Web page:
"And we kind of did a 180,"said Laura. "We thought, 'OK, let's consider this town instead of Nashville.' We can get more bang for our buck. It's the exact same distance from my family."
Finding the perfect site for the resort wasn't easy. The couple looked at more than 50 properties, Laura said, hoping to find land with a structure already built as a sort of head start for the project. But when they found nothing suitable, they realized they would have to build from scratch. For two relative newcomers to building and opening a business, it was daunting, but that didn't stop the couple from jumping in.
"We ended up buying this piece of raw land, which scared us to death because we were starting with nothing," Laura said. "I mean, there was no driveway, there was no water, no electricity -- nothing. It was completely raw land. We had to create a vision but had to go through all of the soil testing, and that kind of thing -- we really didn't know what we were getting ourselves into. It's been the scariest two years of our lives, especially because we have 'X' amount of money saved up and when that money runs out, it's like, 'OK, we've got six more months that we can live on.'"
Once they'd purchased the land, the couple got busy making their dream come true. Zack has basic carpentry skills after years of working in theater scene shops -- but his skill set also included a lot of self-taught carpentry, courtesy of YouTube videos.
"I'll come with a project that needs to be done, and he spends a day watching YouTube videos and teaching himself how to do it," said Laura. "And then he does it."
"And then I do it wrong and re-do it," said Zack with a laugh.
Getting the Quonset hut erected was the first big project.
"It had to be cheap, and it had to be aesthetically pleasing," Zack said of the search for an appropriate structure to serve as the resort's office and the family's living quarters. "So I found [this Quonset hut], and I was kind of obsessed with it. But nobody knew how to hook this up. So we had to search to find somebody, and, eventually, found a contractor who didn't have any experience. But he was super interested in the creative opportunity, which was the best case scenario for us. They built these exterior walls and then the tall walls in the middle for us."
Laura and Zack did the rest, completing the interior of the space and creating a charming living space for their small family. Halfway through the process, they got an unexpected -- but happy -- surprise.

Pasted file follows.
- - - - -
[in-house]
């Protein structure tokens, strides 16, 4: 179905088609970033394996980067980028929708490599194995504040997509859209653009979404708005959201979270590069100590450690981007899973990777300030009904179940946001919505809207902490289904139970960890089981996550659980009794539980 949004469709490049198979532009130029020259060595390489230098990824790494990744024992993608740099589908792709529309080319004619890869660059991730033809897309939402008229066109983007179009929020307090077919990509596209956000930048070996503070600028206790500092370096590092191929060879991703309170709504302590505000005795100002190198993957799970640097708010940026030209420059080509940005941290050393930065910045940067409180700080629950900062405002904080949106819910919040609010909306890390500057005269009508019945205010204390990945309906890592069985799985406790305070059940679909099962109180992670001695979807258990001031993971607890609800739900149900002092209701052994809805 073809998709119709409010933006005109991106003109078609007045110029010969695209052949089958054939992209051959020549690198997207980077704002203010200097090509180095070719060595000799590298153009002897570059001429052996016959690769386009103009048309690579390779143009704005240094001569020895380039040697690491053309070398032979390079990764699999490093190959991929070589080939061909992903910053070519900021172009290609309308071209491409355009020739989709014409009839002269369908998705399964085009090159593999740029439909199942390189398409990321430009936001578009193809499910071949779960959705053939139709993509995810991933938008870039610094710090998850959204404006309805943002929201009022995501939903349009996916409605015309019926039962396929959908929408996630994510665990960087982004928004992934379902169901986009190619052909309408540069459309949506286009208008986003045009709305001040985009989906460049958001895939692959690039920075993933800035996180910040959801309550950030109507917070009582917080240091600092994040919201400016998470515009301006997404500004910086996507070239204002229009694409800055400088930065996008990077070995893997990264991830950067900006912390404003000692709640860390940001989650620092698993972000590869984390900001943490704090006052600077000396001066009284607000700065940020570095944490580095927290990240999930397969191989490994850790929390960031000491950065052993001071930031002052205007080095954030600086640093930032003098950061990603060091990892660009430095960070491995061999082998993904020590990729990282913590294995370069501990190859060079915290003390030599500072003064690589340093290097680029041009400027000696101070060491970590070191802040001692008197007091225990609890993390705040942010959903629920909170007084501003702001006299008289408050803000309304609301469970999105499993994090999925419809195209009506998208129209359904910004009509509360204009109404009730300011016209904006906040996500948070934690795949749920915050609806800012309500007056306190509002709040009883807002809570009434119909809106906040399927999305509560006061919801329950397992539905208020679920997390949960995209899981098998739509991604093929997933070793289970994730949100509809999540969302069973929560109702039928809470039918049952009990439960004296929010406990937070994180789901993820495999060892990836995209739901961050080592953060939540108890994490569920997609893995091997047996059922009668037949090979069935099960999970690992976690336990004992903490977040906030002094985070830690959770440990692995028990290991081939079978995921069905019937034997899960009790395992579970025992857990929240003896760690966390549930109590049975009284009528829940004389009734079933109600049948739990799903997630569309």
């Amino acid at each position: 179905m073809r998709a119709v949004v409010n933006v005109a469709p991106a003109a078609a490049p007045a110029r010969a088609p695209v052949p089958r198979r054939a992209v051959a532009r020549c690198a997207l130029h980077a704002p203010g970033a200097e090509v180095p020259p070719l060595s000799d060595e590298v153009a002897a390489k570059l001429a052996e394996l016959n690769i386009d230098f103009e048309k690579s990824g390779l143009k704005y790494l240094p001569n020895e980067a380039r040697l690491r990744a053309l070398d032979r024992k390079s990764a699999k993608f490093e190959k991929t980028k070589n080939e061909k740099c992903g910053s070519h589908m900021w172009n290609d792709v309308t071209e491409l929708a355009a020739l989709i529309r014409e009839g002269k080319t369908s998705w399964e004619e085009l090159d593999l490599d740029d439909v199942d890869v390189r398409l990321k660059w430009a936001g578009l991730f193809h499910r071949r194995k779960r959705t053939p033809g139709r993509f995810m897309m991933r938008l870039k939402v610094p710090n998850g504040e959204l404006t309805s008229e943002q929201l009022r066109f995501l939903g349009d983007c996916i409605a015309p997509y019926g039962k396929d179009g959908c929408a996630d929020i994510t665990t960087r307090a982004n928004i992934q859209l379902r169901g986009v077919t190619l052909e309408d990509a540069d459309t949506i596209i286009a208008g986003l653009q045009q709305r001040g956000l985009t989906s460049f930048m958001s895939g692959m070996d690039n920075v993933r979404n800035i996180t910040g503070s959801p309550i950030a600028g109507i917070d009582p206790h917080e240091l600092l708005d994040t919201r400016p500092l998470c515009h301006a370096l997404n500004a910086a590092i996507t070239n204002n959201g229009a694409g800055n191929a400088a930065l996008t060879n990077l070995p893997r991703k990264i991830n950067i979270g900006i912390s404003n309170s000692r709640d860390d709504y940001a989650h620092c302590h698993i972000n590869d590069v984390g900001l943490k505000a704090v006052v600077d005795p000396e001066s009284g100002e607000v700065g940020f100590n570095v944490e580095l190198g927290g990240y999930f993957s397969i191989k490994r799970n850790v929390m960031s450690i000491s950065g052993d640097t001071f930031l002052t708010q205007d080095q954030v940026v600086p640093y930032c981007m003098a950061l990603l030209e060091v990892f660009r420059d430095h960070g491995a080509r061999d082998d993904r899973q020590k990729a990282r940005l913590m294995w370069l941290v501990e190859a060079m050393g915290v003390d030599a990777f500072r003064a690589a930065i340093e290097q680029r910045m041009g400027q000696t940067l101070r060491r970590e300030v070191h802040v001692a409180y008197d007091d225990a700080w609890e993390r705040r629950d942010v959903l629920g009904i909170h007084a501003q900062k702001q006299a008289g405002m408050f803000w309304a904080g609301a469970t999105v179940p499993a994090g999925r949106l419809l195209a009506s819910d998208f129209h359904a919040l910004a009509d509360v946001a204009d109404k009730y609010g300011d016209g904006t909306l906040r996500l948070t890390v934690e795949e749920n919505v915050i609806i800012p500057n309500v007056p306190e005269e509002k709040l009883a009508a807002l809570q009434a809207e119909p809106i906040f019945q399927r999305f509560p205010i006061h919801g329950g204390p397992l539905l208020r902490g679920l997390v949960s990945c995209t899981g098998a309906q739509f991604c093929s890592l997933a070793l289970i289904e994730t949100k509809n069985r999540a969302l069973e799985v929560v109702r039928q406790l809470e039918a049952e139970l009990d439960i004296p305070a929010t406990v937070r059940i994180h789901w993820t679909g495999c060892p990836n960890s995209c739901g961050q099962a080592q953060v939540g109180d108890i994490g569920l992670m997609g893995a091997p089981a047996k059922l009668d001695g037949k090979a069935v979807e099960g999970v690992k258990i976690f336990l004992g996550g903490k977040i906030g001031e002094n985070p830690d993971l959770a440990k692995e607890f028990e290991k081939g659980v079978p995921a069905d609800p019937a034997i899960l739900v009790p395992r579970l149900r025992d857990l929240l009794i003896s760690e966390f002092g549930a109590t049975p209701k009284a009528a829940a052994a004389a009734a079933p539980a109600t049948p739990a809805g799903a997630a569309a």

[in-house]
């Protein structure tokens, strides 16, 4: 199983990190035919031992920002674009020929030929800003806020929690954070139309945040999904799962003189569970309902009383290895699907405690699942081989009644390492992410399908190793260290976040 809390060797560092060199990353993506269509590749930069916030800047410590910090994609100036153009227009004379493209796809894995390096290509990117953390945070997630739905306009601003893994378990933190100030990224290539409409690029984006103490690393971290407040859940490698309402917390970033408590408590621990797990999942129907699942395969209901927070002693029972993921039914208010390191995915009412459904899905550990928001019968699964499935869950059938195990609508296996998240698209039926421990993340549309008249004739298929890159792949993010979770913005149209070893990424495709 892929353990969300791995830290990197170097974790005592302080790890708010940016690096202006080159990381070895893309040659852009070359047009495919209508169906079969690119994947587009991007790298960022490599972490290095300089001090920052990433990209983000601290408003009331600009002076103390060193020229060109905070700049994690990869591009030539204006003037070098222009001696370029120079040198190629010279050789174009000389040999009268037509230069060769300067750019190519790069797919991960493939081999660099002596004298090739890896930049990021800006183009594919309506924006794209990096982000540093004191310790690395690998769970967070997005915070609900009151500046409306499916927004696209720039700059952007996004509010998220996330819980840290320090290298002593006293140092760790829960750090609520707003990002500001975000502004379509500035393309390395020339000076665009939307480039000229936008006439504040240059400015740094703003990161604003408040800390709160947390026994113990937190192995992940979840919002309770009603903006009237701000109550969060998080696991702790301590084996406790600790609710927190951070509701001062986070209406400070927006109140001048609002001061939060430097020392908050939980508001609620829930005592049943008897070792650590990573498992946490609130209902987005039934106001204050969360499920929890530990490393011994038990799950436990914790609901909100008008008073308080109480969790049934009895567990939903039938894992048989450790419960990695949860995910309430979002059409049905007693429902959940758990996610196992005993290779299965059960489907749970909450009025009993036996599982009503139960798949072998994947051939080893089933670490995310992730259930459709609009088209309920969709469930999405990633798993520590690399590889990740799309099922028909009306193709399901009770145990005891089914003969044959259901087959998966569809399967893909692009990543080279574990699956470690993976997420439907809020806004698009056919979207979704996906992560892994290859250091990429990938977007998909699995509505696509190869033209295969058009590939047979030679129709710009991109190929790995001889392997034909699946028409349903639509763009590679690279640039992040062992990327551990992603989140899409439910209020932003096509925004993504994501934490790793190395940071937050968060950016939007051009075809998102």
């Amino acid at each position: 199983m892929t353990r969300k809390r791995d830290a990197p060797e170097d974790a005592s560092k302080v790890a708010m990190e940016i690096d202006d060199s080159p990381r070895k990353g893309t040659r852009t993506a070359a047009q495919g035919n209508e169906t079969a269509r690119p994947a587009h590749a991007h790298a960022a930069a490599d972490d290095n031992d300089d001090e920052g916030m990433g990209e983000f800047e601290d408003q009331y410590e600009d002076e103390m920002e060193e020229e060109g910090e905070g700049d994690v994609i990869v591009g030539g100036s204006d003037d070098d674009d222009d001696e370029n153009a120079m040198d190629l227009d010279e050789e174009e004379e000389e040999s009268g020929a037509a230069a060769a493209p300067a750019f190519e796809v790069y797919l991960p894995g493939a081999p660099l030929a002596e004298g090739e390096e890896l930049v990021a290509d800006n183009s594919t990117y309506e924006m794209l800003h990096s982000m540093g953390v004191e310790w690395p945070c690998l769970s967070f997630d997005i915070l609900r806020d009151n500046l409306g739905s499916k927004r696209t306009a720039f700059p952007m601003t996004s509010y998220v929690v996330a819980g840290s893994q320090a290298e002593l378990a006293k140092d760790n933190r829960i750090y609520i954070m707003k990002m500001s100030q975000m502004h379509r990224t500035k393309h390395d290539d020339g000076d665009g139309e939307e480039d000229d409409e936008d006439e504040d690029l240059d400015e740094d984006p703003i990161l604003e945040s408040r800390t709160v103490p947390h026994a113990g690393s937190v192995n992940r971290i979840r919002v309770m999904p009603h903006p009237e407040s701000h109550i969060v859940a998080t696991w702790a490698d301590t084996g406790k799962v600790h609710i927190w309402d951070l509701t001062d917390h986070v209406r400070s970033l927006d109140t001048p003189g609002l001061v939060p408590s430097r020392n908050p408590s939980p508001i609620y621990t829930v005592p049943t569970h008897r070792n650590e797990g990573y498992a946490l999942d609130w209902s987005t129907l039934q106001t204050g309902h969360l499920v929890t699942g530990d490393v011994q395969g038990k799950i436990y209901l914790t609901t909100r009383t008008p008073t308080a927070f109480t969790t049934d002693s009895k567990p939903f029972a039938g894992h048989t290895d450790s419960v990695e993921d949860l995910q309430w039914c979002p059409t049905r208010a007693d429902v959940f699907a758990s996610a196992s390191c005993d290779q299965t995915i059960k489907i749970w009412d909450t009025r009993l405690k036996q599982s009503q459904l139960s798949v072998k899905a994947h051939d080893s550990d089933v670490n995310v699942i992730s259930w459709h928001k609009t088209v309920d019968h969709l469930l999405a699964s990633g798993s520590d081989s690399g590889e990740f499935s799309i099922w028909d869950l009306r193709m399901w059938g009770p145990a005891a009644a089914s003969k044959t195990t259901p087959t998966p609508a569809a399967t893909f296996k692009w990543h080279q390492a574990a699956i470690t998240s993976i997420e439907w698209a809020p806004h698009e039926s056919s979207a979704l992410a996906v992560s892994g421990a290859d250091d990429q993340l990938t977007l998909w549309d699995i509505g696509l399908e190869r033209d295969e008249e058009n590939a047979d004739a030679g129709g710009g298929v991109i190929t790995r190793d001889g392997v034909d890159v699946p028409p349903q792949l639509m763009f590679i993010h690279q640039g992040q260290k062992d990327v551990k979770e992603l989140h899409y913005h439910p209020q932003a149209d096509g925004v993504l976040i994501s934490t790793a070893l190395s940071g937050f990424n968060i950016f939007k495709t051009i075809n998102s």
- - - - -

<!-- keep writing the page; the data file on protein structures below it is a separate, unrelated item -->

"We went through two paint sprayers that broke, and I found out I was pregnant," said Laura. "I said, 'We'll just finish this later, I just need a bed.'"
"That was after she had been spraying paint on a 10-foot ladder for three days," added Zack.
Laura was responsible for hunting and gathering the vintage and antique touches that give the Quonset hut its suitably retro vibe -- like the green bar used as a front desk and the pink door on barn rails, mounted deer head above, that serves as the door between the public and private parts of the office.
"I've been collecting retro and vintage for this project for three years," she said. The swag available in the front office includes vintage-style hotel key chains and brightly colored T-shirts with the Flamingo Springs logo prominently displayed. The T-shirts were designed by a local artist. Laura said the couple uses local artists for projects whenever possible.
"Jason Jones did the front of our building, and Chad at Big Bots did our T-shirts," she said. "We want to tie in that community as much as possible because those are people that are kind of paving the way for a lot of us. They're making a living off of the arts, supporting their families that way, which is scary when it comes to art. And so they've really built a reputation for this area."
If Zack and Laura's dreams are realized, they, too, will be part of that reputation.
"We want to create something that is an oasis for people to come and create and be inspired," Laura said.
NAN Our Town on 05/17/2018
Print Headline: Throwback Thursday